Good morning. At this time I will be handing over the gavel to acting chairman Michael Khouri. Before I do that, I want to make a brief statement here. I had the pleasure to serve as chairman for almost 4 years and I would like to thank the staff, the senior executives, for their time in working and making progress and making us a better commission. So my sincere appreciation, and I want to make sure for the record -- when progress is made, it is not necessarily because of who is up here. It really speaks to the great staff that we have at the commission. With that, I will support the acting chair in that endeavor of continuing to meet our mission and objectives. I'm very confident we are at a point where together we will continue to make progress. With that, like the -- with that, Mike, you will now have the pleasure of banking on this thing. -- banging on this thing. Congratulations. Chairman Khouri: Thank you so much. I would first like to make an announcement, a major, major change in communication protocols in the office of the chairman. No more will we have quizzical and obscure sports analogies or references -- [LAUGHTER] Chairman Khouri: About baseball in general or the Los Angeles dodgers. Commissioner Cordero: Mr. Chairman, does that apply to basketball? Chairman Khouri: Now you will enjoy clear and insightful and eliminating metaphors -- eliminating metaphors on basketball -- illuminating metaphors and basketball, complete with references to the river racing. Commissioner Dye: University of North Carolina. Chairman Khouri: Who we play in a couple of weeks. Sure communication will improve. Sincerely, I want to thank you for your four years as chairman and as Commissioner Cordero said, with this gavel he turns over the commission to me in fine shape. It is a great team of associates . That is from top to bottom. I think the study of the steady climb in partnership for Public service survey gives strong, strong testimony to your successful leadership. We have had a most helpful and gracious transition and I personally thank you for that. We have always enjoy that collegial working relationship and I'm confident that that report will continue -- rapport will continue if my colleagues have anything to say. Commissioner Dye: Thank you, Mr. Chairman. I strongly support President Trump's decision to appoint you as chair of the Federal Maritime commission. I wish you all the best and look forward to working together on important matters at the commission. Thank you. Doyle Commissioner Doyle: Mr. Chairman, I also support President Trump's appointment of chairman Khouri. As a brother of the sea, it is good to have you as chairman, a merchant Marine Maritime officer yourself. I look forward to working with you, and it is a pleasure. Thank you. Commissioner Maffei: Mr. Chairman, I want to take the opportunity to thank Mario for all his hard work and dedication being chairman. Not until recently the brother of the sea, Mario is one of the first people I met here and he was so welcoming and so wonderful about teaching the commission. His hard work has improved tremendously on a whole bunch of measures as chairman Khouri mentioned. On a personal note, he works so hard, and his family is in Los Angeles and yet you would never know that. You see him down the hall the time. I really cannot re -- really, really appreciate that. I want to congratulate Michael Khouri on his appointment as acting chairman. His diligence is tremendous and I will say his patients in educating a novice has been just admirable. We have had so many important talks already. The wonderful thing about the federal Maritime commission -- I'm not saying this is different from other parts of government, but we will let others decide that we really work as a team. I know chairman Khouri has expressed his desire to continue to do that. Any sort of abrupt transition, as many places in government would be -- I am so pleased about the transition and I know chairman Khouri will do an excellent job and make us continue to be successful. Chairman Khouri: Thank you. I will gavel us in and we have a special presentation, if I can slip out of here. Now for a very special presentation. Almost big enough for me to read. The very nature of the work done by the federal Maritime commission is international in scope and requires regular consultation with counterparts in foreign government. Over the years we at the commission have been most fortunate to have a colleague in the department of state's office of transportation policy who has been a full and faithful partner in all of our efforts to address agency concerned and to assure a competitive marketplace for ocean transportation services. Stephen Miller has spent more than three decades in dedicated service to the people of the government of the United States. Almost all of his career has been devoted to ocean shipping matters. His work has touched most of the world's continents and covered every issue related to Maritime transportation imaginable. Steve has been a tireless representative of the United States and bilateral, multilateral, and international forums, always working to advance the influence of our nation in his quiet but effective style. Steve has worked effectively over the years on the commission of issues related to international trade, promote competition. He has been an integral participant in several of the commission's post important and high-profile issues over the years. He has worked with the commission on behalf of state during negotiation'ss on Japanese shipping carriers in 1997 in our efforts to address allegedly restrictive practices that existed in the country. Additionally he was a member of the U.S. team that successfully negotiated the first U.S.-China bilateral maritime agreement that was signed in 2003. Those of us, including who have had the pleasure of working with Steve, no one even kill, polite -- know what an even keeled, polite, and thorough professional he is. Always willing to share information to solve the problem , Steve has constantly demonstrated the highest professional qualities in his work while maintaining the very best qualities of a diplomat. As Steve brings his career in public service to a close this spring, we want them to know how much we have appreciated his assistance through the years. To that end and on behalf of my fellow commissioners, I am pleased to present Steve Miller our certificate of recognition for his dedicated efforts in providing counsel, cooperation, and support to the Federal Maritime commission. We wish our friend good fortune, Fairwinds. First I believe my college want to have their comments -- my college want to have their comments. Commissioner Dye. Commissioner Dye: Thank you, Mr. Chairman. Steve, all the best. I agree with everything the chairman said. We feel that deeply and we know the wins our favorite. [LAUGHTER] Commissioner Dye: We know that. So thank you, thank you. Enjoy everything. Commissioner Cordero: Yes, Steve, I believe the chairman cover the whole base there and I echo every word he said. Also having personally worked with you on issues, I will vouch for the representative and from my point of view appreciate so much the expertise that you went the extra 10 yards on many issues and I will for member -- forever remember your advice and expertise and how you have the commitment to working across the board with federal agencies, including the Federal Maritime commission I thank you so much for the effort you made. Commissioner Doyle: Steve, you are great guy. I've been on trips with you overseas and your expertise from your professionalism, was welcome. And I think the U.S. government itself is going to miss you. You are great public servant. I appreciate everything you have done for the federal Maritime commission of the government over the years. Thank you very much. Commissioner Maffei: Steve come we didn't get a chance to work together to much but you were very, very helpful. Your reputation is just tremendous. I appreciate your government service. As you know, I'm a former member of Congress, and both in your case and the case of several retiring staff members at the Federal Maritime commission, I did inquire with my former colleagues as to whether it might be possible to pass legislation that would require you to stay in your position. Unfortunately, it is apparently unconstitutional. [LAUGHTER] Commissioner Maffei: Something about the 13th amendment, blah blahblahblah blah. What to do know that we tried hard to prevent this but since it is going to happen, you have all my best wishes and everybody on the commission. Chairman Khouri: Madam Secretary, would you please read the certificate of appreciation into the commission's official meeting record?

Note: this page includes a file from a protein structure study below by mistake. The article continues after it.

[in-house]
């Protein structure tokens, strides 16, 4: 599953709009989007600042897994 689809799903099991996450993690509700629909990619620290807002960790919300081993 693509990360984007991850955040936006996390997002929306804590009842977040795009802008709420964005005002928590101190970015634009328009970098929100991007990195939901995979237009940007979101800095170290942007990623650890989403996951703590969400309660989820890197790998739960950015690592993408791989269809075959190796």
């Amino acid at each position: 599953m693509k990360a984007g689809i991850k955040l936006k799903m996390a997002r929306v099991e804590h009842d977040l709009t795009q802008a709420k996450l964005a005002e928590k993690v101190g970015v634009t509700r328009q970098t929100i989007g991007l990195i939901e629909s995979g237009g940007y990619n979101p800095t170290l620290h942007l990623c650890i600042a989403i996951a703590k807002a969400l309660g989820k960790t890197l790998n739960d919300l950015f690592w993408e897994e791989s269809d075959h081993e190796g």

We the commission do hereby salute Mr. Stephen Miller, United States Department of State, for his outstanding work in facilitating successful and collaborative international maritime cooperation between the United States and other maritime nations, and for his commendable support for the federal Maritime commission's commissionable fostering a fair, efficient, and reliable ocean transportation system, under the seal of the Federal Maritime commission, February 15.